This brief documentary-style film presents the status of Great Britain near the end of the Second World War by means of a visual diary for a baby boy born in September, 1944. Narration ... See full summary »
A documentary on the chaotic production of 'Werner Herzog''s epic Fitzcarraldo (1982), showing how the film managed to get made despite problems that would have floored a less obsessively ... See full summary »
Ross McElwee sets out to make a documentary about the lingering effects of General Sherman's march of destruction through the South during the Civil War, but is continually sidetracked by ... See full summary »
Ross McElwee Jr.
This documentary was five years in the making, and revolves around 62-year-old Okuzaki Kenzo, a survivor of the battlefields of New Guinea in World War II who gained notoriety by ... See full summary »
This film documents the coal miners' strike against the Brookside Mine of the Eastover Mining Company in Harlan County, Kentucky in June, 1973. Eastovers refusal to sign a contract (when the miners joined with the United Mine Workers of America) led to the strike, which lasted more than a year and included violent battles between gun-toting company thugs/scabs and the picketing miners and their supportive women-folk. Director Barbara Kopple puts the strike into perspective by giving us some background on the historical plight of the miners and some history of the UMWA. Written by
Martin Lewison <email@example.com>
When filming began, the film was intended to be about the 1972 campaign by Arnold Miller and Miners For Democracy to unseat UMWA president Tony Boyle, in the aftermath of Joseph Yablonski's murder; but the Harlan County strike began and caused the filmmakers to change their principal subject, with the campaign and murder becoming secondary subjects. See more »
After voting for almost 1000 films in the Internet Movie Database I rate Harlan County USA as the best film I've ever seen. I think that means that it moved me more than any other. I've seen it four times but not for many years.
Last night I watched the made for TV Harlan County War, but switched the video off half way through. It didn't add anything to the original documentary which also covered this long strike at the Brookside mine in 1973. In fact the dramatisation made the unfolding events of the strike look somewhat predictable and cliched - playing out with similarities to Norma Rae.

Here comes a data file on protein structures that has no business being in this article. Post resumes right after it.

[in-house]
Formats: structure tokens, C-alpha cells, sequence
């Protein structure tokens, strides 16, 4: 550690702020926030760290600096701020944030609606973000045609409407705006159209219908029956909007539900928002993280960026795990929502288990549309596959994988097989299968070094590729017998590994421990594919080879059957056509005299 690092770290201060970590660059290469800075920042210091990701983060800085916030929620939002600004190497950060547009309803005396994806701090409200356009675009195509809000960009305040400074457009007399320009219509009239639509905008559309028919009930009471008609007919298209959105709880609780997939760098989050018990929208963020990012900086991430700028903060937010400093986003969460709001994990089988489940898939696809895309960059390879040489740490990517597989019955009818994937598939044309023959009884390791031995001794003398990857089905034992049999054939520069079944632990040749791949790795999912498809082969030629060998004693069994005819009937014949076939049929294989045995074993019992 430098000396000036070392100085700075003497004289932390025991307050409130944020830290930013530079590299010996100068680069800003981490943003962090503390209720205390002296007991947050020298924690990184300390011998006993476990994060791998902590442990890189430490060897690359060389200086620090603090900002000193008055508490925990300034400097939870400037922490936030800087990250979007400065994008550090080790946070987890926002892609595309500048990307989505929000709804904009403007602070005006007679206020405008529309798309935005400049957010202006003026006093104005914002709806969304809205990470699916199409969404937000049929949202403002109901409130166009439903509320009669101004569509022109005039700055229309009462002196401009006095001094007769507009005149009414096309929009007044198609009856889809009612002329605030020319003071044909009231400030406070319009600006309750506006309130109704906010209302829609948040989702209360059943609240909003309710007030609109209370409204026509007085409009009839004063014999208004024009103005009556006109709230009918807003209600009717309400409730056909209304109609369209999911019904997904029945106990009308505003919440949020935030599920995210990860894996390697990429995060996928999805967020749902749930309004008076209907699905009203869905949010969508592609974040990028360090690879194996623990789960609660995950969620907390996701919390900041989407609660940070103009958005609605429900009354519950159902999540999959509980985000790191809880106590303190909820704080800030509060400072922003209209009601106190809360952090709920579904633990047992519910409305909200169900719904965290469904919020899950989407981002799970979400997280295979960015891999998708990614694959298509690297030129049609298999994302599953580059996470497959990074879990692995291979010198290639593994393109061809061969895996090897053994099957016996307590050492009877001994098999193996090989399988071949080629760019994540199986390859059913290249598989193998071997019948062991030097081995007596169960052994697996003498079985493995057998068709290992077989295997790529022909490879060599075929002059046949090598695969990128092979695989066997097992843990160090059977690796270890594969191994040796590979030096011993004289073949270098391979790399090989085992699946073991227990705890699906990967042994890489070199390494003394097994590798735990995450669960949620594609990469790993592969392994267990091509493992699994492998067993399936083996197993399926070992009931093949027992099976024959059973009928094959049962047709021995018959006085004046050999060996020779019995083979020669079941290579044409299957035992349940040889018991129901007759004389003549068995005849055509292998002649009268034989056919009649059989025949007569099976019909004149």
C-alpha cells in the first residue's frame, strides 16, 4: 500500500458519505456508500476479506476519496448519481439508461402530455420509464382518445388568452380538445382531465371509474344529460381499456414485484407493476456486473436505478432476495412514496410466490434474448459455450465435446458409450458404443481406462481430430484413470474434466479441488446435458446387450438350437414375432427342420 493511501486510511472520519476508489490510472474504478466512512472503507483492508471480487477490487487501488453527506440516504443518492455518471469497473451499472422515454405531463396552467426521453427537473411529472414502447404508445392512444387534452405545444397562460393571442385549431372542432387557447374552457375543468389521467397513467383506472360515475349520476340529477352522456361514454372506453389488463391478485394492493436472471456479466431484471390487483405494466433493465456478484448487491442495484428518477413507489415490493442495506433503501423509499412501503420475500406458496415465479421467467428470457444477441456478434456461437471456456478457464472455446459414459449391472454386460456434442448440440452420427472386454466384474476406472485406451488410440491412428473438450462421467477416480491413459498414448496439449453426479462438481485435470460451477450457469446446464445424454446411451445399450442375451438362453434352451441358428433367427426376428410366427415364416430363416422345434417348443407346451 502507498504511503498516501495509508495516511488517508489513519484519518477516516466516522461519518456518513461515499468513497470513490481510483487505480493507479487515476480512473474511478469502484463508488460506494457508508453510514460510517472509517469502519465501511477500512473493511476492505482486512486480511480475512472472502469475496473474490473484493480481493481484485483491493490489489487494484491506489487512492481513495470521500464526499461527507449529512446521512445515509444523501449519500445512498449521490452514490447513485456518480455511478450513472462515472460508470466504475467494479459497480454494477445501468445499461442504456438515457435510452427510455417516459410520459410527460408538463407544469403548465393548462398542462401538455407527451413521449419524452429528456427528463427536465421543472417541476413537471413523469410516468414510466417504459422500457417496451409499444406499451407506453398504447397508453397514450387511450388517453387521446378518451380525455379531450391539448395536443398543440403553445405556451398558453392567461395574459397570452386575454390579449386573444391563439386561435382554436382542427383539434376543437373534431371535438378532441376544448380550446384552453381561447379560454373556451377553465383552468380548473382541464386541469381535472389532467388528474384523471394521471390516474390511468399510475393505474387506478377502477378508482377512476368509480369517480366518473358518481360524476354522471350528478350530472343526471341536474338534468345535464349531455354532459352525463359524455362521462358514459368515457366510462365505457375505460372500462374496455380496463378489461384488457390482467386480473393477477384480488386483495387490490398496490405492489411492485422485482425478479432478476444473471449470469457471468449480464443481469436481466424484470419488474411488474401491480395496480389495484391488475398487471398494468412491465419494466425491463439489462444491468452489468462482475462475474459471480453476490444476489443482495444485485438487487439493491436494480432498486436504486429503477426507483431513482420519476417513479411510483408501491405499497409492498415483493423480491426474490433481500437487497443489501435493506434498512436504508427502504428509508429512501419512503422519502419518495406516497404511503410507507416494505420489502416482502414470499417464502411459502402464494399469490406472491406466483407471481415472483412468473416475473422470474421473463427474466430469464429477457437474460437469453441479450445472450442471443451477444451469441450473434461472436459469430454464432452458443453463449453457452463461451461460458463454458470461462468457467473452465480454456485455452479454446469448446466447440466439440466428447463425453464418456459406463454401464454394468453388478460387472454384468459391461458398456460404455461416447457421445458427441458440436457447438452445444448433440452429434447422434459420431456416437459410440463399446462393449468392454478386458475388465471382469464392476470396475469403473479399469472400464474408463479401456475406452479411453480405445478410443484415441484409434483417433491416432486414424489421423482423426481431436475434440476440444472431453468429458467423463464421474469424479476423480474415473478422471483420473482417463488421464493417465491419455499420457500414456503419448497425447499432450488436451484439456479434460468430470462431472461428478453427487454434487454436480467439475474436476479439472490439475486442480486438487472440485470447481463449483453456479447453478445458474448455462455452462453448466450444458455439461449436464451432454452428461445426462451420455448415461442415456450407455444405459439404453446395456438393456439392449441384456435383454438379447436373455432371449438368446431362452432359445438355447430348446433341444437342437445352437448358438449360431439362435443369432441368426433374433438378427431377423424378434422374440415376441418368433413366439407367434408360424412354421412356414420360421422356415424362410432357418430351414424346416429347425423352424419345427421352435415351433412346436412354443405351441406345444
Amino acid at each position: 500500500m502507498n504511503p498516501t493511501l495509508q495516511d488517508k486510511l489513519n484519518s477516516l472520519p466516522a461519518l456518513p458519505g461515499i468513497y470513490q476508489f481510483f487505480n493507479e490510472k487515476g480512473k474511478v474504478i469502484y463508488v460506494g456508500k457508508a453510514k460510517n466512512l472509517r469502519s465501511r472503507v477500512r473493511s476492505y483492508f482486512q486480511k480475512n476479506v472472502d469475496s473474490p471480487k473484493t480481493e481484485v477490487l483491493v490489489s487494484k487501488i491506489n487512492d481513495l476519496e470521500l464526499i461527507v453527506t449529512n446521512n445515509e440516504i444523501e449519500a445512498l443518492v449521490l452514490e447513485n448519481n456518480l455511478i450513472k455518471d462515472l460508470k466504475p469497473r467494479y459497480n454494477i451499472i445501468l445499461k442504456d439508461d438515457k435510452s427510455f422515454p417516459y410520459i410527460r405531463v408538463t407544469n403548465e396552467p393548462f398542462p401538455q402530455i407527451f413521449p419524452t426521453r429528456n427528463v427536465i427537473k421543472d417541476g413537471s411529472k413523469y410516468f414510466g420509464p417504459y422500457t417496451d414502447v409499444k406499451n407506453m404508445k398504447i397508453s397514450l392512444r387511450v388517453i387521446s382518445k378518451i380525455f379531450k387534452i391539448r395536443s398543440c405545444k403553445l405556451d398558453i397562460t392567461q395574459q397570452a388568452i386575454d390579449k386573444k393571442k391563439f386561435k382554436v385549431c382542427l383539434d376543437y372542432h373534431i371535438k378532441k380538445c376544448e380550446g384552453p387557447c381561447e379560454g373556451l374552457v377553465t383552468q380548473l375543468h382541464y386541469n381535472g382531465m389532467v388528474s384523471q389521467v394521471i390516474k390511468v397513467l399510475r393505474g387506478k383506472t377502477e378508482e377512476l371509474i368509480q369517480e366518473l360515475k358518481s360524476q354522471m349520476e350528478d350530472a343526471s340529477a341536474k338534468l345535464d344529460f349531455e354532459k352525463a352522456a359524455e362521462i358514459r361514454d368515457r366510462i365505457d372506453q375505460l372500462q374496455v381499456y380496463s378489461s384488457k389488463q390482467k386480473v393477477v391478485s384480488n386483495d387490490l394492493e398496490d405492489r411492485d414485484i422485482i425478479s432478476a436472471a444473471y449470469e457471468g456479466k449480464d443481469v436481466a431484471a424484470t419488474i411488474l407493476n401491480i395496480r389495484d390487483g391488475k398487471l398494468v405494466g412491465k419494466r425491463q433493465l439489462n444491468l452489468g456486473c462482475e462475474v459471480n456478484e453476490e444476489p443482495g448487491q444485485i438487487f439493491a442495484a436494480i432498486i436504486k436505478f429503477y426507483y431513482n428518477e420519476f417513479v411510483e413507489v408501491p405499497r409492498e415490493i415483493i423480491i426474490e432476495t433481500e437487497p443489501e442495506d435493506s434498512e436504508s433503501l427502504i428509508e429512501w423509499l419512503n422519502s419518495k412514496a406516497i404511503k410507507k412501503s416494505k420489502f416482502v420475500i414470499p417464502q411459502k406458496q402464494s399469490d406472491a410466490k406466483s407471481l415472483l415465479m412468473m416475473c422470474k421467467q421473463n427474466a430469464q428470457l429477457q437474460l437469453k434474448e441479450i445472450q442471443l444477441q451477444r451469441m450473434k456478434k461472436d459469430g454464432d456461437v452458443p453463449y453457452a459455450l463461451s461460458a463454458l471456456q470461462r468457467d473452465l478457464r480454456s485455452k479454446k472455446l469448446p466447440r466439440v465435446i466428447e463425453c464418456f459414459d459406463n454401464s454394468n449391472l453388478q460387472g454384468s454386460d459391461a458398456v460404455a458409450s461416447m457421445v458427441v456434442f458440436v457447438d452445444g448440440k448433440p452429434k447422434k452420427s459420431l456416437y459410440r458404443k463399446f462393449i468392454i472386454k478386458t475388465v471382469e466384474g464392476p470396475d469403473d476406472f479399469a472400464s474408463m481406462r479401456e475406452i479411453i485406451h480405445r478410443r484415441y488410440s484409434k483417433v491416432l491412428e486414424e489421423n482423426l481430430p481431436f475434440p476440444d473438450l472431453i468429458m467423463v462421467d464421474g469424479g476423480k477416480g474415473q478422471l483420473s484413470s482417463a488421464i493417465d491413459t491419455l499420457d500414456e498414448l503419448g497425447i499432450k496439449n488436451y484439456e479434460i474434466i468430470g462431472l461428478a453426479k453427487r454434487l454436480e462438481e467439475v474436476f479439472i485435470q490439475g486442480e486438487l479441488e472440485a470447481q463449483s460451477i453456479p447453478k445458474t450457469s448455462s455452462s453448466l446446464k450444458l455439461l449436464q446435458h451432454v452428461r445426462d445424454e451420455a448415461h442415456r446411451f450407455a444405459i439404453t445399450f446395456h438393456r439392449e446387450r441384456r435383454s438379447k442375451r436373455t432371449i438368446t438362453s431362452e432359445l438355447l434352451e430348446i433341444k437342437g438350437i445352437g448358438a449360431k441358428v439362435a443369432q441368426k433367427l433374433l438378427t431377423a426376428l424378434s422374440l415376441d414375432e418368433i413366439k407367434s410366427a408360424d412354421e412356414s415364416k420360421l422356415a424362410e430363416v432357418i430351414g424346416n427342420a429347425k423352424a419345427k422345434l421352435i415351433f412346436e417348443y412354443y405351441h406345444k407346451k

In Barbara Kopple's film I was horrified that the strike was over something we here take for granted in Australia - the simple right for the workforce at a place of employment to be represented by a labor union. The hypocrisy of the US government's persistent claim that the nation is a leader in democratic rights was never been made so apparent (except perhaps in Salt of the Earth)
What's so great about Harlan County USA?
* The clarity of the portrayal of the grotesque power of monopoly capital
* The way Koppel and crew are right in there, every day, every night - totally committed to the struggle, not just observers They're not your back to the city at 5pm chroniclers - they're in there for the long haul.
* The way that representatives of Duke Power so eloquently state their sheer nastiness and lack of basic humanity
* The evocative portrayal of the tensions amongst the strikers and the ebbs and flows of enthusiasm, optimism, despair, pessimism, solidarity, and opportunism.
* The way it captures the dimension of violence in US labor relations - in the land of the gun.
* The emergence of stong women and the pivotal role they played.
* The haunting music of Hazel Dickens.
* The moving songs of black-lung affected Nimrod Workman.
* The dramatic juxtaposition of the beauty of the woods and hollows and the grinding poverty and deplorable living conditions.
* The broader chronicling of the conditions in the "Other America".
* The trip to New York to put their case and a great conversation between a Kentucky miner and a police officer.
Above all this is a film that can inspire the powerless to take on the mighty - because working people do have tremendous bargaining power, if they stay resilient and united.
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